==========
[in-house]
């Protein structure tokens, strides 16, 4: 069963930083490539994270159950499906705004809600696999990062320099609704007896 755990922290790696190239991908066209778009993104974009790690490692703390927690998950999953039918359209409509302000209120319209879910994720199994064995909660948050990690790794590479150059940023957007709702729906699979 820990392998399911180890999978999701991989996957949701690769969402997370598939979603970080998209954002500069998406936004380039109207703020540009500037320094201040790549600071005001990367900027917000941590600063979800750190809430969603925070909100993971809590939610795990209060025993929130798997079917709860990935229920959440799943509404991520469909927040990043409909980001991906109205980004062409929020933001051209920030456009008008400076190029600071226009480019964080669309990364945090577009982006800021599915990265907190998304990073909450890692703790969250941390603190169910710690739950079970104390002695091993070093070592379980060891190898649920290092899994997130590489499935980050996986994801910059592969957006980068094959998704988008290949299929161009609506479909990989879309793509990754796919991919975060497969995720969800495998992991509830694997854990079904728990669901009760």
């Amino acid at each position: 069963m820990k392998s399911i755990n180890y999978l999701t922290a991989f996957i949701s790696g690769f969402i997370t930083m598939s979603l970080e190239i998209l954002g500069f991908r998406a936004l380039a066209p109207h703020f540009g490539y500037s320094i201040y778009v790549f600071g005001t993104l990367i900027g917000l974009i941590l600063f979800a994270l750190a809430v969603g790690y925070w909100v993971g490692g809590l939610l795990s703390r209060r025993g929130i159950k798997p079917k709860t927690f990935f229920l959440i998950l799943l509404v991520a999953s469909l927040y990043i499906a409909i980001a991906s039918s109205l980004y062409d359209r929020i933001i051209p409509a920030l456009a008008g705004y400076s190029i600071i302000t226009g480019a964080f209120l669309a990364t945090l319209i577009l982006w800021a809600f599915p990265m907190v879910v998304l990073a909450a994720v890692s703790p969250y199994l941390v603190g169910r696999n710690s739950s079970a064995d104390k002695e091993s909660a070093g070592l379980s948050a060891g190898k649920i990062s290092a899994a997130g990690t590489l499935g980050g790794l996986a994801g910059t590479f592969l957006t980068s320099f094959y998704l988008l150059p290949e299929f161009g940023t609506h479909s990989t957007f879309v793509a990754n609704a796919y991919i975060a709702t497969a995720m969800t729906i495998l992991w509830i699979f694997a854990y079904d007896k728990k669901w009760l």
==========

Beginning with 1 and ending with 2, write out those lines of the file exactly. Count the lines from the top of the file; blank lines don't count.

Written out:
[in-house]
């Protein structure tokens, strides 16, 4: 069963930083490539994270159950499906705004809600696999990062320099609704007896 755990922290790696190239991908066209778009993104974009790690490692703390927690998950999953039918359209409509302000209120319209879910994720199994064995909660948050990690790794590479150059940023957007709702729906699979 820990392998399911180890999978999701991989996957949701690769969402997370598939979603970080998209954002500069998406936004380039109207703020540009500037320094201040790549600071005001990367900027917000941590600063979800750190809430969603925070909100993971809590939610795990209060025993929130798997079917709860990935229920959440799943509404991520469909927040990043409909980001991906109205980004062409929020933001051209920030456009008008400076190029600071226009480019964080669309990364945090577009982006800021599915990265907190998304990073909450890692703790969250941390603190169910710690739950079970104390002695091993070093070592379980060891190898649920290092899994997130590489499935980050996986994801910059592969957006980068094959998704988008290949299929161009609506479909990989879309793509990754796919991919975060497969995720969800495998992991509830694997854990079904728990669901009760």